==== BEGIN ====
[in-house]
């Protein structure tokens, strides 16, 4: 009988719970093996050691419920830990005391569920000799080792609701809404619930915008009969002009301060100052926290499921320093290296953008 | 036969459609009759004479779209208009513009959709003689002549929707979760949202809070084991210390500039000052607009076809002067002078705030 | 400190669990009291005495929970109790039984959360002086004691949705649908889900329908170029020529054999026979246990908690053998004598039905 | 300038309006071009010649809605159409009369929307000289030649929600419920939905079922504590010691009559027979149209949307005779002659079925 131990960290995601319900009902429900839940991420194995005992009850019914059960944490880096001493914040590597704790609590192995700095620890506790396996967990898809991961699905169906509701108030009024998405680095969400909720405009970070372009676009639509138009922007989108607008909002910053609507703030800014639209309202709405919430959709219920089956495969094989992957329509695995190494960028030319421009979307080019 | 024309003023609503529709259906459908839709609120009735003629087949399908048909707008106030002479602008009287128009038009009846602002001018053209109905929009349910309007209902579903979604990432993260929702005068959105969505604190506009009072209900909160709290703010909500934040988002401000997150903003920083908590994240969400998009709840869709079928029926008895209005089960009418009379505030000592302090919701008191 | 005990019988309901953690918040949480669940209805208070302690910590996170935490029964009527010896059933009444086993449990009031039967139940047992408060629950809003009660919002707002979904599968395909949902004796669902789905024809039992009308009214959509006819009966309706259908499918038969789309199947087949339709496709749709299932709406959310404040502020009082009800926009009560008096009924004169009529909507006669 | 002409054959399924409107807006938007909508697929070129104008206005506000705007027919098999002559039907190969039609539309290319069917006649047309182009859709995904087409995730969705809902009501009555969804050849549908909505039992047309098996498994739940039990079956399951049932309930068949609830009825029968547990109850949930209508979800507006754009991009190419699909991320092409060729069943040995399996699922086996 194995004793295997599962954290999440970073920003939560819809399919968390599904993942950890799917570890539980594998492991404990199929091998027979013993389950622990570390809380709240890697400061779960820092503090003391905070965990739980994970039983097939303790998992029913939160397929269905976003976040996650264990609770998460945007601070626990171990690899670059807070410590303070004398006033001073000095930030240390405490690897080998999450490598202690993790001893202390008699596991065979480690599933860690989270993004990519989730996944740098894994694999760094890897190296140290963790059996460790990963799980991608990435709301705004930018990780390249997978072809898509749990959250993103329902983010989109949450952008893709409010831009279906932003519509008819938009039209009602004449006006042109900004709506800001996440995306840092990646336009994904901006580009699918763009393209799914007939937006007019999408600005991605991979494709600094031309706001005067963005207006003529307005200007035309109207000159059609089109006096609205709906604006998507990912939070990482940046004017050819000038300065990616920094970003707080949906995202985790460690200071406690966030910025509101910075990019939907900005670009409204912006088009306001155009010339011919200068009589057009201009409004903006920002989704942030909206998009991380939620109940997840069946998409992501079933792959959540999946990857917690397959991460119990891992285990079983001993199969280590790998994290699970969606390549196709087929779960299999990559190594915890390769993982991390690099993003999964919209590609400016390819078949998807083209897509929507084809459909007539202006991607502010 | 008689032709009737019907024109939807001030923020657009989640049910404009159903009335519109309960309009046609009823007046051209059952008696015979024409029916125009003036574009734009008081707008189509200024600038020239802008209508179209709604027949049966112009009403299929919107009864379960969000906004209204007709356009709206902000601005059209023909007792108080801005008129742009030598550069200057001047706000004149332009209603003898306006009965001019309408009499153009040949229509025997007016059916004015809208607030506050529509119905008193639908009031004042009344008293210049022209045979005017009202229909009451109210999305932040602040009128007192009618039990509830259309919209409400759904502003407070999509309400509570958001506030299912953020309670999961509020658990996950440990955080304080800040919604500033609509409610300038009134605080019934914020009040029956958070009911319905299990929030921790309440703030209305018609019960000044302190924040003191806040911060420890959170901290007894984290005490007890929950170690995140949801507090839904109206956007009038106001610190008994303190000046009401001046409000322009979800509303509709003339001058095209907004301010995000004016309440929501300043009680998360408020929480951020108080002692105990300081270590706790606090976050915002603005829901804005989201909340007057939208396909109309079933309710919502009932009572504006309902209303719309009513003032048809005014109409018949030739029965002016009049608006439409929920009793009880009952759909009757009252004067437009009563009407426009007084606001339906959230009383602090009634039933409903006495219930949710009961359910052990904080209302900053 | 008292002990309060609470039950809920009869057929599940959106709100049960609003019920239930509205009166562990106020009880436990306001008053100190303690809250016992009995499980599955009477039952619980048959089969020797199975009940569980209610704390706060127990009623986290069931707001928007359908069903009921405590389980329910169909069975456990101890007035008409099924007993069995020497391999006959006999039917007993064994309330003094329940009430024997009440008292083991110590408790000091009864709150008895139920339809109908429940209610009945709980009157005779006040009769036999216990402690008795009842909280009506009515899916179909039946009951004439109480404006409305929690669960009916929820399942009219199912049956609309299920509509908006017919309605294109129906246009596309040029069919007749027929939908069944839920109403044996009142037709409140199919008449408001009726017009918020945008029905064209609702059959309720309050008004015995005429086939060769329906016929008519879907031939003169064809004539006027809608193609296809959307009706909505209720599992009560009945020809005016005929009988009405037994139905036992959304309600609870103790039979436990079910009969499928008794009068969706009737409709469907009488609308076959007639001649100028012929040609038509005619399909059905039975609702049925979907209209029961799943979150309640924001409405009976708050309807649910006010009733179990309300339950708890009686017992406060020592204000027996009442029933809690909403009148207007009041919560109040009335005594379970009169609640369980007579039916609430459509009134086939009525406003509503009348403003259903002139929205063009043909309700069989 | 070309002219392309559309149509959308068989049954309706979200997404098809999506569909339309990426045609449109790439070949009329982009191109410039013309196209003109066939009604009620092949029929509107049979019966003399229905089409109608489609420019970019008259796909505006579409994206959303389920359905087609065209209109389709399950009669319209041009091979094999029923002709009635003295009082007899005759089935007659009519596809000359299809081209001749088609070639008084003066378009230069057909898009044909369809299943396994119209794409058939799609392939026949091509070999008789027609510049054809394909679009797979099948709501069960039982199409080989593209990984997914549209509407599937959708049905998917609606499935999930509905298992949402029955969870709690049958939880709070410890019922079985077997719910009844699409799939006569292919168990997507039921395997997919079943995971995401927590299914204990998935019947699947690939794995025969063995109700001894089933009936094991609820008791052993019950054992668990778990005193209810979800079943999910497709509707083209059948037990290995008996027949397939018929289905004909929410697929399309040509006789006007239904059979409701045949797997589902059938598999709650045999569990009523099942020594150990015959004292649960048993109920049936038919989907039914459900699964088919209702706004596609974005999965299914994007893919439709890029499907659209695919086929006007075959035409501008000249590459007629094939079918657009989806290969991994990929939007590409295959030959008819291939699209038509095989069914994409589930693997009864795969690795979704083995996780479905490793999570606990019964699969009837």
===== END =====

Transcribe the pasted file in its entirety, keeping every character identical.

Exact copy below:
[in-house]
């Protein structure tokens, strides 16, 4: 009988719970093996050691419920830990005391569920000799080792609701809404619930915008009969002009301060100052926290499921320093290296953008 | 036969459609009759004479779209208009513009959709003689002549929707979760949202809070084991210390500039000052607009076809002067002078705030 | 400190669990009291005495929970109790039984959360002086004691949705649908889900329908170029020529054999026979246990908690053998004598039905 | 300038309006071009010649809605159409009369929307000289030649929600419920939905079922504590010691009559027979149209949307005779002659079925 131990960290995601319900009902429900839940991420194995005992009850019914059960944490880096001493914040590597704790609590192995700095620890506790396996967990898809991961699905169906509701108030009024998405680095969400909720405009970070372009676009639509138009922007989108607008909002910053609507703030800014639209309202709405919430959709219920089956495969094989992957329509695995190494960028030319421009979307080019 | 024309003023609503529709259906459908839709609120009735003629087949399908048909707008106030002479602008009287128009038009009846602002001018053209109905929009349910309007209902579903979604990432993260929702005068959105969505604190506009009072209900909160709290703010909500934040988002401000997150903003920083908590994240969400998009709840869709079928029926008895209005089960009418009379505030000592302090919701008191 | 005990019988309901953690918040949480669940209805208070302690910590996170935490029964009527010896059933009444086993449990009031039967139940047992408060629950809003009660919002707002979904599968395909949902004796669902789905024809039992009308009214959509006819009966309706259908499918038969789309199947087949339709496709749709299932709406959310404040502020009082009800926009009560008096009924004169009529909507006669 | 002409054959399924409107807006938007909508697929070129104008206005506000705007027919098999002559039907190969039609539309290319069917006649047309182009859709995904087409995730969705809902009501009555969804050849549908909505039992047309098996498994739940039990079956399951049932309930068949609830009825029968547990109850949930209508979800507006754009991009190419699909991320092409060729069943040995399996699922086996 194995004793295997599962954290999440970073920003939560819809399919968390599904993942950890799917570890539980594998492991404990199929091998027979013993389950622990570390809380709240890697400061779960820092503090003391905070965990739980994970039983097939303790998992029913939160397929269905976003976040996650264990609770998460945007601070626990171990690899670059807070410590303070004398006033001073000095930030240390405490690897080998999450490598202690993790001893202390008699596991065979480690599933860690989270993004990519989730996944740098894994694999760094890897190296140290963790059996460790990963799980991608990435709301705004930018990780390249997978072809898509749990959250993103329902983010989109949450952008893709409010831009279906932003519509008819938009039209009602004449006006042109900004709506800001996440995306840092990646336009994904901006580009699918763009393209799914007939937006007019999408600005991605991979494709600094031309706001005067963005207006003529307005200007035309109207000159059609089109006096609205709906604006998507990912939070990482940046004017050819000038300065990616920094970003707080949906995202985790460690200071406690966030910025509101910075990019939907900005670009409204912006088009306001155009010339011919200068009589057009201009409004903006920002989704942030909206998009991380939620109940997840069946998409992501079933792959959540999946990857917690397959991460119990891992285990079983001993199969280590790998994290699970969606390549196709087929779960299999990559190594915890390769993982991390690099993003999964919209590609400016390819078949998807083209897509929507084809459909007539202006991607502010 | 008689032709009737019907024109939807001030923020657009989640049910404009159903009335519109309960309009046609009823007046051209059952008696015979024409029916125009003036574009734009008081707008189509200024600038020239802008209508179209709604027949049966112009009403299929919107009864379960969000906004209204007709356009709206902000601005059209023909007792108080801005008129742009030598550069200057001047706000004149332009209603003898306006009965001019309408009499153009040949229509025997007016059916004015809208607030506050529509119905008193639908009031004042009344008293210049022209045979005017009202229909009451109210999305932040602040009128007192009618039990509830259309919209409400759904502003407070999509309400509570958001506030299912953020309670999961509020658990996950440990955080304080800040919604500033609509409610300038009134605080019934914020009040029956958070009911319905299990929030921790309440703030209305018609019960000044302190924040003191806040911060420890959170901290007894984290005490007890929950170690995140949801507090839904109206956007009038106001610190008994303190000046009401001046409000322009979800509303509709003339001058095209907004301010995000004016309440929501300043009680998360408020929480951020108080002692105990300081270590706790606090976050915002603005829901804005989201909340007057939208396909109309079933309710919502009932009572504006309902209303719309009513003032048809005014109409018949030739029965002016009049608006439409929920009793009880009952759909009757009252004067437009009563009407426009007084606001339906959230009383602090009634039933409903006495219930949710009961359910052990904080209302900053 | 008292002990309060609470039950809920009869057929599940959106709100049960609003019920239930509205009166562990106020009880436990306001008053100190303690809250016992009995499980599955009477039952619980048959089969020797199975009940569980209610704390706060127990009623986290069931707001928007359908069903009921405590389980329910169909069975456990101890007035008409099924007993069995020497391999006959006999039917007993064994309330003094329940009430024997009440008292083991110590408790000091009864709150008895139920339809109908429940209610009945709980009157005779006040009769036999216990402690008795009842909280009506009515899916179909039946009951004439109480404006409305929690669960009916929820399942009219199912049956609309299920509509908006017919309605294109129906246009596309040029069919007749027929939908069944839920109403044996009142037709409140199919008449408001009726017009918020945008029905064209609702059959309720309050008004015995005429086939060769329906016929008519879907031939003169064809004539006027809608193609296809959307009706909505209720599992009560009945020809005016005929009988009405037994139905036992959304309600609870103790039979436990079910009969499928008794009068969706009737409709469907009488609308076959007639001649100028012929040609038509005619399909059905039975609702049925979907209209029961799943979150309640924001409405009976708050309807649910006010009733179990309300339950708890009686017992406060020592204000027996009442029933809690909403009148207007009041919560109040009335005594379970009169609640369980007579039916609430459509009134086939009525406003509503009348403003259903002139929205063009043909309700069989 | 070309002219392309559309149509959308068989049954309706979200997404098809999506569909339309990426045609449109790439070949009329982009191109410039013309196209003109066939009604009620092949029929509107049979019966003399229905089409109608489609420019970019008259796909505006579409994206959303389920359905087609065209209109389709399950009669319209041009091979094999029923002709009635003295009082007899005759089935007659009519596809000359299809081209001749088609070639008084003066378009230069057909898009044909369809299943396994119209794409058939799609392939026949091509070999008789027609510049054809394909679009797979099948709501069960039982199409080989593209990984997914549209509407599937959708049905998917609606499935999930509905298992949402029955969870709690049958939880709070410890019922079985077997719910009844699409799939006569292919168990997507039921395997997919079943995971995401927590299914204990998935019947699947690939794995025969063995109700001894089933009936094991609820008791052993019950054992668990778990005193209810979800079943999910497709509707083209059948037990290995008996027949397939018929289905004909929410697929399309040509006789006007239904059979409701045949797997589902059938598999709650045999569990009523099942020594150990015959004292649960048993109920049936038919989907039914459900699964088919209702706004596609974005999965299914994007893919439709890029499907659209695919086929006007075959035409501008000249590459007629094939079918657009989806290969991994990929939007590409295959030959008819291939699209038509095989069914994409589930693997009864795969690795979704083995996780479905490793999570606990019964699969009837």